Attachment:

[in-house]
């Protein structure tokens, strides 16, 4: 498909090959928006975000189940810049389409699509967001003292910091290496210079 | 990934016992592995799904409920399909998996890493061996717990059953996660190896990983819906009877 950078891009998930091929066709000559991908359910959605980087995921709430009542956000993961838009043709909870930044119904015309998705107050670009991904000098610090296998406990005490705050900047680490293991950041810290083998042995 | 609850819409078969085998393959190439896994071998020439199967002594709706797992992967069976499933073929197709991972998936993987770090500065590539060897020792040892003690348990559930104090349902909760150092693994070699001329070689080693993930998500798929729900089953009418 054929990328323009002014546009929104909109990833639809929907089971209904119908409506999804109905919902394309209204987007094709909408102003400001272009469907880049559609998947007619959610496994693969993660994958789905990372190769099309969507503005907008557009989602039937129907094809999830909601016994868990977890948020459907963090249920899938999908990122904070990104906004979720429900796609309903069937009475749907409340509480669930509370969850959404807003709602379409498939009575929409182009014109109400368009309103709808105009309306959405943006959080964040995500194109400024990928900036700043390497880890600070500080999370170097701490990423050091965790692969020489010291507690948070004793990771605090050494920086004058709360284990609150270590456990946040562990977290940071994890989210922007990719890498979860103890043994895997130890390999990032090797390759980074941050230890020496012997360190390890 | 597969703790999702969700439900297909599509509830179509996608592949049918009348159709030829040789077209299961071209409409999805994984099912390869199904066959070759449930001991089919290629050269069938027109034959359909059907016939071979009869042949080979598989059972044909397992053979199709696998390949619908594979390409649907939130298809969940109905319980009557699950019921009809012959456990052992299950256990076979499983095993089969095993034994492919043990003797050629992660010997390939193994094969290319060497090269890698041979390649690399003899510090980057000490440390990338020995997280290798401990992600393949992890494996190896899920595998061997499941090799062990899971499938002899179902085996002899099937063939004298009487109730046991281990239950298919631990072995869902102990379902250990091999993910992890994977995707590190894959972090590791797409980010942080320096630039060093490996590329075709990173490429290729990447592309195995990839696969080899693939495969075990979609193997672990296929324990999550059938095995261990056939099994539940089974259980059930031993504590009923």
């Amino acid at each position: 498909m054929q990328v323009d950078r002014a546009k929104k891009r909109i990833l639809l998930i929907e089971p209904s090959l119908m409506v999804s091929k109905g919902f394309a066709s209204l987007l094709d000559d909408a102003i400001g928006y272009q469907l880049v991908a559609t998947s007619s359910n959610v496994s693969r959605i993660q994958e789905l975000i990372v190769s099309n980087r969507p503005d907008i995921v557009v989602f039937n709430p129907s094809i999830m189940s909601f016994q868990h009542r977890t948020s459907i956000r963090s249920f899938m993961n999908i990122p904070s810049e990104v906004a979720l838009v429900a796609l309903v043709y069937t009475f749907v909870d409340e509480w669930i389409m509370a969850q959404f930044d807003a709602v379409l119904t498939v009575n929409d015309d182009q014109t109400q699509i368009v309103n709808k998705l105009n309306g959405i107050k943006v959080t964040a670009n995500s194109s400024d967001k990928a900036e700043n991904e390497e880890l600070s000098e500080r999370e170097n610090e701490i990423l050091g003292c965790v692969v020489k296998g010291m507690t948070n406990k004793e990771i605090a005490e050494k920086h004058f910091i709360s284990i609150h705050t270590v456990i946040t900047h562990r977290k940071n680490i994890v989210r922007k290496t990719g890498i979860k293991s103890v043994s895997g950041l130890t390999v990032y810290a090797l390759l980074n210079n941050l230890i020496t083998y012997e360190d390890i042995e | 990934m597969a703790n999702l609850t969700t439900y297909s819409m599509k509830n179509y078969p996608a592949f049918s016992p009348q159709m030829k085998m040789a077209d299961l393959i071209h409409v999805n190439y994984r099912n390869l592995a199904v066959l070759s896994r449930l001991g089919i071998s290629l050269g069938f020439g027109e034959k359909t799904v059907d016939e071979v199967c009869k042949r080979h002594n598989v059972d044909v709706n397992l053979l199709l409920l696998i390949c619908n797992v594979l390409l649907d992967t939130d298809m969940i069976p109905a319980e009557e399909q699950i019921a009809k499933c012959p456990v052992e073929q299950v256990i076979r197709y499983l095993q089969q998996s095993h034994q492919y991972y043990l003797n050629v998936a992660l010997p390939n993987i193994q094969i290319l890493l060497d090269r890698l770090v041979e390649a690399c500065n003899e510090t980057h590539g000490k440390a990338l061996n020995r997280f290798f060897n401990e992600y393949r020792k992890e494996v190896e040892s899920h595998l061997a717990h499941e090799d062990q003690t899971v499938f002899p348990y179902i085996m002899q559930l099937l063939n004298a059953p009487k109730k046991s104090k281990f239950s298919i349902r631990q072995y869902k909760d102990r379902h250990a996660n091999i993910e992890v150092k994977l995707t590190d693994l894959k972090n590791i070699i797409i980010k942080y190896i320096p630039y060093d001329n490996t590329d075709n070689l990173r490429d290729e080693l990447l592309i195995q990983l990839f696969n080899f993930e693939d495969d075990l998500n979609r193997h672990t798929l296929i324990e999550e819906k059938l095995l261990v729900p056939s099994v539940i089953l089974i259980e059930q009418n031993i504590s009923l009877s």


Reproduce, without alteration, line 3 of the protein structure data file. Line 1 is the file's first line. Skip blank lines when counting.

């Amino acid at each position: 498909m054929q990328v323009d950078r002014a546009k929104k891009r909109i990833l639809l998930i929907e089971p209904s090959l119908m409506v999804s091929k109905g919902f394309a066709s209204l987007l094709d000559d909408a102003i400001g928006y272009q469907l880049v991908a559609t998947s007619s359910n959610v496994s693969r959605i993660q994958e789905l975000i990372v190769s099309n980087r969507p503005d907008i995921v557009v989602f039937n709430p129907s094809i999830m189940s909601f016994q868990h009542r977890t948020s459907i956000r963090s249920f899938m993961n999908i990122p904070s810049e990104v906004a979720l838009v429900a796609l309903v043709y069937t009475f749907v909870d409340e509480w669930i389409m509370a969850q959404f930044d807003a709602v379409l119904t498939v009575n929409d015309d182009q014109t109400q699509i368009v309103n709808k998705l105009n309306g959405i107050k943006v959080t964040a670009n995500s194109s400024d967001k990928a900036e700043n991904e390497e880890l600070s000098e500080r999370e170097n610090e701490i990423l050091g003292c965790v692969v020489k296998g010291m507690t948070n406990k004793e990771i605090a005490e050494k920086h004058f910091i709360s284990i609150h705050t270590v456990i946040t900047h562990r977290k940071n680490i994890v989210r922007k290496t990719g890498i979860k293991s103890v043994s895997g950041l130890t390999v990032y810290a090797l390759l980074n210079n941050l230890i020496t083998y012997e360190d390890i042995e | 990934m597969a703790n999702l609850t969700t439900y297909s819409m599509k509830n179509y078969p996608a592949f049918s016992p009348q159709m030829k085998m040789a077209d299961l393959i071209h409409v999805n190439y994984r099912n390869l592995a199904v066959l070759s896994r449930l001991g089919i071998s290629l050269g069938f020439g027109e034959k359909t799904v059907d016939e071979v199967c009869k042949r080979h002594n598989v059972d044909v709706n397992l053979l199709l409920l696998i390949c619908n797992v594979l390409l649907d992967t939130d298809m969940i069976p109905a319980e009557e399909q699950i019921a009809k499933c012959p456990v052992e073929q299950v256990i076979r197709y499983l095993q089969q998996s095993h034994q492919y991972y043990l003797n050629v998936a992660l010997p390939n993987i193994q094969i290319l890493l060497d090269r890698l770090v041979e390649a690399c500065n003899e510090t980057h590539g000490k440390a990338l061996n020995r997280f290798f060897n401990e992600y393949r020792k992890e494996v190896e040892s899920h595998l061997a717990h499941e090799d062990q003690t899971v499938f002899p348990y179902i085996m002899q559930l099937l063939n004298a059953p009487k109730k046991s104090k281990f239950s298919i349902r631990q072995y869902k909760d102990r379902h250990a996660n091999i993910e992890v150092k994977l995707t590190d693994l894959k972090n590791i070699i797409i980010k942080y190896i320096p630039y060093d001329n490996t590329d075709n070689l990173r490429d290729e080693l990447l592309i195995q990983l990839f696969n080899f993930e693939d495969d075990l998500n979609r193997h672990t798929l296929i324990e999550e819906k059938l095995l261990v729900p056939s099994v539940i089953l089974i259980e059930q009418n031993i504590s009923l009877s």